The clothes moths have infested many households. Two kinds are common:
The case-making moth is so called because the caterpillar spins a shelter case of silk and bits of the material on which it is feeding
The webbing clothes moth, the most abundant and injurious species, spins silky webs as it moves over a piece of material.
The adult moths are probably harmless. The clothes moth stays in dark places and flies very little. However the female begins to lay eggs, before it is a day old, and lays about 100 in the 7 to 14 days of its life. The soft, white eggs are laid loosely upon the material on which the larvae are to feed. They are easily dislodged and crushed, so that anything that is regularly brushed or shaken should not become moth infested. In warm weather the eggs hatch in from four to eight days. In colder weather, hatching may take as long as three weeks. The larvae eat furiously for about 40 days before turning into pupae. The pupa stage lasts eight to ten days in warm weather, and three to four weeks in the winter in a heated building. Eggs, larvae, and pupae die quickly at low temperatures. It is the larvae that does the damage to clothes and are about 12 mm long white worms. Adults are yellow-brown, with narrow wings, about 12 mm long. They eat protein based material, they have an unusual ability to digest keratin. Keratin is found in woollens, furs, hair, leathers, hides, feathers, horns and stored meat and dairy products. Clothes moths hardly ever damage synthetic materials. Keratin is also found in hair, skin and nail tissues. Clothes moths will damage silk and linens, and synthetics, but it will be incidental, while the larvae are eating their preferred foods. They particularly damage fabrics stained from oil from human hair, human sweat, urine, beer, milk, soft drinks and juices.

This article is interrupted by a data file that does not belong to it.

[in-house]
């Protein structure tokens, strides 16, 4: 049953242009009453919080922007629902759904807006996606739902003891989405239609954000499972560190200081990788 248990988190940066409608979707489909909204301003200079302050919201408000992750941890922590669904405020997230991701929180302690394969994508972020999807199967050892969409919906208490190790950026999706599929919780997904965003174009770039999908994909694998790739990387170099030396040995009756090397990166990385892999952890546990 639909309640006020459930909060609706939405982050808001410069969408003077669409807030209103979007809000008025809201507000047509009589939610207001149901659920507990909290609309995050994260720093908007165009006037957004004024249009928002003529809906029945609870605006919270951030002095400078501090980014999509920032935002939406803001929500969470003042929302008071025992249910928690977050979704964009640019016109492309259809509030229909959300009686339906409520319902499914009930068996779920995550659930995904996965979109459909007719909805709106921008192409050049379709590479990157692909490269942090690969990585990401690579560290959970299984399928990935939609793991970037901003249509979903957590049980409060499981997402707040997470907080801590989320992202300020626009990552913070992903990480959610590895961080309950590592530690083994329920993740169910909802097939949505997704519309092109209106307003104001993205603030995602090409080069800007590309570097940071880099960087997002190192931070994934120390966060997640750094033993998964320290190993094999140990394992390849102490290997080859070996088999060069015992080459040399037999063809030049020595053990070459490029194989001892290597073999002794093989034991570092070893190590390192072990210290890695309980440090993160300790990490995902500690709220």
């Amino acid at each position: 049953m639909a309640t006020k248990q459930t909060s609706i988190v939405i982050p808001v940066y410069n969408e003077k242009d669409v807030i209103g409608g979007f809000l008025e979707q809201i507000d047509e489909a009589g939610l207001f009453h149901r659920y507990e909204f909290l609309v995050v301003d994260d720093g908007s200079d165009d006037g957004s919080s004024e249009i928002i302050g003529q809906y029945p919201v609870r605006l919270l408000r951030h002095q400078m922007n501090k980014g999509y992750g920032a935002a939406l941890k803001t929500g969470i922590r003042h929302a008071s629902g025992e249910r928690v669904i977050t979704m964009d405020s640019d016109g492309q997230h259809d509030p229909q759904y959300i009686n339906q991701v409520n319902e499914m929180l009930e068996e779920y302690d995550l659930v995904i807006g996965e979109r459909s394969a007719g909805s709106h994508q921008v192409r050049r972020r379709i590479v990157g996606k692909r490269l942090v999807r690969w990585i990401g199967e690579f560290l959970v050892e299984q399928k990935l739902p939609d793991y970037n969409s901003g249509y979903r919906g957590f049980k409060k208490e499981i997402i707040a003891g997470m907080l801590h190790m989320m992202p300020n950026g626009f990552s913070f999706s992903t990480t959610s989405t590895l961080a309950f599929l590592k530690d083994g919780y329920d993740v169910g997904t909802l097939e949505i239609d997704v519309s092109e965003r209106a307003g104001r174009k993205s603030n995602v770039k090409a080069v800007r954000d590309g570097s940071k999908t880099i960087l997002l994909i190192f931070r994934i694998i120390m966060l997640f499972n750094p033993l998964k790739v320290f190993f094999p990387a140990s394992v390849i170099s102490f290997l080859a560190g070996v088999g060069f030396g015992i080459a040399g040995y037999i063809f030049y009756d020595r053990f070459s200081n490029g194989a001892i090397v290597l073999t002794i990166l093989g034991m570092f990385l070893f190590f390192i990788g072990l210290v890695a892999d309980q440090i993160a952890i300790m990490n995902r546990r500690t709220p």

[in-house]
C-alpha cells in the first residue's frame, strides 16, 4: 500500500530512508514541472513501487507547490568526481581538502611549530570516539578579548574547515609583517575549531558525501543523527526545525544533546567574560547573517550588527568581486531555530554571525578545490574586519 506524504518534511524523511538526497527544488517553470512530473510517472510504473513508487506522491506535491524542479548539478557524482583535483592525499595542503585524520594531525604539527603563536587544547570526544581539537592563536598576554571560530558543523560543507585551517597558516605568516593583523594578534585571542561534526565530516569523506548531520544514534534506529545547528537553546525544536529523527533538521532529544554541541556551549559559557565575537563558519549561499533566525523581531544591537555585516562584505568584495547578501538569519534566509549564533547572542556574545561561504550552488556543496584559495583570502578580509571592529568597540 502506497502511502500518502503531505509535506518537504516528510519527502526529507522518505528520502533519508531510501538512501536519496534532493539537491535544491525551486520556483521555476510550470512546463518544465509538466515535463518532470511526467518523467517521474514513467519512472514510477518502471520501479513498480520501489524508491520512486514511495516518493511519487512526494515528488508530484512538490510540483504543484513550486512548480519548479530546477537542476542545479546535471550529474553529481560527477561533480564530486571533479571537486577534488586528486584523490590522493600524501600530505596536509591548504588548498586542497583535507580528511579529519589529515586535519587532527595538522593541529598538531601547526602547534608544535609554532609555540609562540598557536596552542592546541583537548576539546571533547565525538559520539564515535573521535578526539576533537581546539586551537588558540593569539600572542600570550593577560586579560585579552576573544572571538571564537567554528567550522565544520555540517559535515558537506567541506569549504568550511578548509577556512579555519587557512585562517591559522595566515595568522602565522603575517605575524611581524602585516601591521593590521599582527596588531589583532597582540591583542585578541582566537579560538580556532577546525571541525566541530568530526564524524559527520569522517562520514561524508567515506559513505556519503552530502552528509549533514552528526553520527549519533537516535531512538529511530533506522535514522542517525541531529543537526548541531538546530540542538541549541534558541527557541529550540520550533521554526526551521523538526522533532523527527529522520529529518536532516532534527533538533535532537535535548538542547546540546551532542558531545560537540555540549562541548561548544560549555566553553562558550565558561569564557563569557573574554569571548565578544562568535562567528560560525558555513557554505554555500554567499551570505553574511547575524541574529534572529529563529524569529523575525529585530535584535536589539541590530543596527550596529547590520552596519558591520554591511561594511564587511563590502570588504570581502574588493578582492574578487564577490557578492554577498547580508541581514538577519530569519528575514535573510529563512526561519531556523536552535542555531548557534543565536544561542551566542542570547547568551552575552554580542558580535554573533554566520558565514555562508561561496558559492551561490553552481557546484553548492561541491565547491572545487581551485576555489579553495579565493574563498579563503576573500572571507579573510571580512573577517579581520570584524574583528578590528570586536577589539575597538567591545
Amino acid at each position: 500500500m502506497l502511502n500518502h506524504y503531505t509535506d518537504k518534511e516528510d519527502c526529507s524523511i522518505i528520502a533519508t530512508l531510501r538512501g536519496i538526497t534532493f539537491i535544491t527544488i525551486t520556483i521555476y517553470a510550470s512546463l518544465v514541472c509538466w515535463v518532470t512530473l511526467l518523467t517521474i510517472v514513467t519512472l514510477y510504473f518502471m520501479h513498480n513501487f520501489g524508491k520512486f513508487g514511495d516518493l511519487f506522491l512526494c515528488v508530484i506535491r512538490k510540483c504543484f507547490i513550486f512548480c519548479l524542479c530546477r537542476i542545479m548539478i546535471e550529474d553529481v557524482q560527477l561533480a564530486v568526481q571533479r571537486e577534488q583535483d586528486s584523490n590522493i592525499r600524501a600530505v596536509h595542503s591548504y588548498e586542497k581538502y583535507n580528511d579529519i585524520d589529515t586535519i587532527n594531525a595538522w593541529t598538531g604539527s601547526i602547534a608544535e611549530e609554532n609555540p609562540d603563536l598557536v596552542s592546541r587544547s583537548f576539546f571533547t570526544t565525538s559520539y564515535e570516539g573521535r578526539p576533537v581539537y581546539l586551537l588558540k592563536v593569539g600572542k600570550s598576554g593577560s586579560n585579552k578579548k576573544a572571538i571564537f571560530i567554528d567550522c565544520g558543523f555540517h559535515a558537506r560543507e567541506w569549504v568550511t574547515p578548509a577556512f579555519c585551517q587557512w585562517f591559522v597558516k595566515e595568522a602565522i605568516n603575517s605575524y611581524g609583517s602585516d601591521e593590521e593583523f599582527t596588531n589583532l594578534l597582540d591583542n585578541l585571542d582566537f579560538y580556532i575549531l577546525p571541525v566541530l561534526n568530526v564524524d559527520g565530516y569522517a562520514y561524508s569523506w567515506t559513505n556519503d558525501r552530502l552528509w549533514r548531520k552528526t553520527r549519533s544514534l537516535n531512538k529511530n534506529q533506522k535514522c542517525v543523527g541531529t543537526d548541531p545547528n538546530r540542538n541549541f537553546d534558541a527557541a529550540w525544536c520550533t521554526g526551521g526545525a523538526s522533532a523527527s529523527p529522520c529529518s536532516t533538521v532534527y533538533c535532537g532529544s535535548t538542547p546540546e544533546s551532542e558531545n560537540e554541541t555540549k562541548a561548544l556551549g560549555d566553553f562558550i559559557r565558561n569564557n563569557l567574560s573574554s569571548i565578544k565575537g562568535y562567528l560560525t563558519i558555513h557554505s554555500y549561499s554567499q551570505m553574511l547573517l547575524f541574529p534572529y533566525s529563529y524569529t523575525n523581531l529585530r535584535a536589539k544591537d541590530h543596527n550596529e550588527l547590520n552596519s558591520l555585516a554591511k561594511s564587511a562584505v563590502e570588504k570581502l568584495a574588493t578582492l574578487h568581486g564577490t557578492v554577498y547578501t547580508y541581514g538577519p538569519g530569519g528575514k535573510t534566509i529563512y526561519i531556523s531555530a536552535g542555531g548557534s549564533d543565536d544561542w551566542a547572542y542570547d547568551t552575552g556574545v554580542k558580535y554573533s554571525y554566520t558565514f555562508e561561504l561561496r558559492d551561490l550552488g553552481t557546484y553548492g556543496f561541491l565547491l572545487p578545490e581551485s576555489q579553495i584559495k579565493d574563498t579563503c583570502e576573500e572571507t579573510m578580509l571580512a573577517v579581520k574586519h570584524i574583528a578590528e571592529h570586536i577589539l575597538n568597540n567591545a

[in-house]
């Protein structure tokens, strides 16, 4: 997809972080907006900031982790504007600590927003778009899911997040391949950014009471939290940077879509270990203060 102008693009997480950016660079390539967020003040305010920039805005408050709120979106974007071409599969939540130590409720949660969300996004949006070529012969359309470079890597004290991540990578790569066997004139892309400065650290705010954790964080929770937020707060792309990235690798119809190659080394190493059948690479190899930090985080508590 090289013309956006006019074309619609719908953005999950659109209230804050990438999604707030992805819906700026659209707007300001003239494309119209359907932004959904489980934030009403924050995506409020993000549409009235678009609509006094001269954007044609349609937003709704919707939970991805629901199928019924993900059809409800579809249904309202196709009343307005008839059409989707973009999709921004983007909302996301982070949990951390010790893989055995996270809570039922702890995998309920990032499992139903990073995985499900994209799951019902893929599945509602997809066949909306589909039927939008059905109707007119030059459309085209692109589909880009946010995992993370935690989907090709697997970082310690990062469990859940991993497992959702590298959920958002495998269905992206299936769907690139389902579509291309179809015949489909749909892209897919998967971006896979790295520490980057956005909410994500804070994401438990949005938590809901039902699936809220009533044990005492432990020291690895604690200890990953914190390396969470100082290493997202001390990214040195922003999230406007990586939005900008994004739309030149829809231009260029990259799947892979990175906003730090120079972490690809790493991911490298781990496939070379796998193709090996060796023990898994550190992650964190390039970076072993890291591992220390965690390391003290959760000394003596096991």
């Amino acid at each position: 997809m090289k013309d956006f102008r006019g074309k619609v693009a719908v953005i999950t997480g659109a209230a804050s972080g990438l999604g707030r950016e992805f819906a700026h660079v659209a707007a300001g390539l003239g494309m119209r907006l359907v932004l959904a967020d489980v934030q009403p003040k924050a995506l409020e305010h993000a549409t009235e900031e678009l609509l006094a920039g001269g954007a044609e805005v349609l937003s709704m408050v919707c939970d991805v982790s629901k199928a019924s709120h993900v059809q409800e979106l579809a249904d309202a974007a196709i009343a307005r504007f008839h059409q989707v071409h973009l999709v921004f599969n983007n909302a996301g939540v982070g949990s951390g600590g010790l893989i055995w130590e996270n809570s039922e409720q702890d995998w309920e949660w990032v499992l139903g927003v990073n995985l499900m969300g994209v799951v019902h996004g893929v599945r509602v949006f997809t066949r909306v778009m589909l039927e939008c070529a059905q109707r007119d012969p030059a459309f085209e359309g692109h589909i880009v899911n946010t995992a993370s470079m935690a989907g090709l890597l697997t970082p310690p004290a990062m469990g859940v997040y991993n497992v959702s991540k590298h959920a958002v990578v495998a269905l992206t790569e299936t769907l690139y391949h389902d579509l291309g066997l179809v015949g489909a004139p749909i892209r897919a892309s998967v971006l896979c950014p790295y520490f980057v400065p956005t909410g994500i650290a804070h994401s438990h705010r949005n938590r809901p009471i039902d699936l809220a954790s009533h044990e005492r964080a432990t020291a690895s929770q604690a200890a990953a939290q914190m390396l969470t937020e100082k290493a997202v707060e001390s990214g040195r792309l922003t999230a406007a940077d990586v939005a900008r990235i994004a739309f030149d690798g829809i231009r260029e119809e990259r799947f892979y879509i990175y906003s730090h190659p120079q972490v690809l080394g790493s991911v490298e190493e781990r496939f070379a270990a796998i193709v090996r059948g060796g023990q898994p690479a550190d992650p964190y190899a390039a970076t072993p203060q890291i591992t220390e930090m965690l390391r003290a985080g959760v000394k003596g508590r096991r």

The first order of business is to clean stored clothes. It is important to identify the source of infestation. Besides looking where clothes are stored, look around your baseboards for fluff. At times they can be found in your kitchen and in bird nests. Vacuum very well all the cracks and crevices of the infested area and spray with a suitable aerosol and place a cloth moth trap. The old fashion moth balls (with their distinctive smell) can also be used when storing clothes.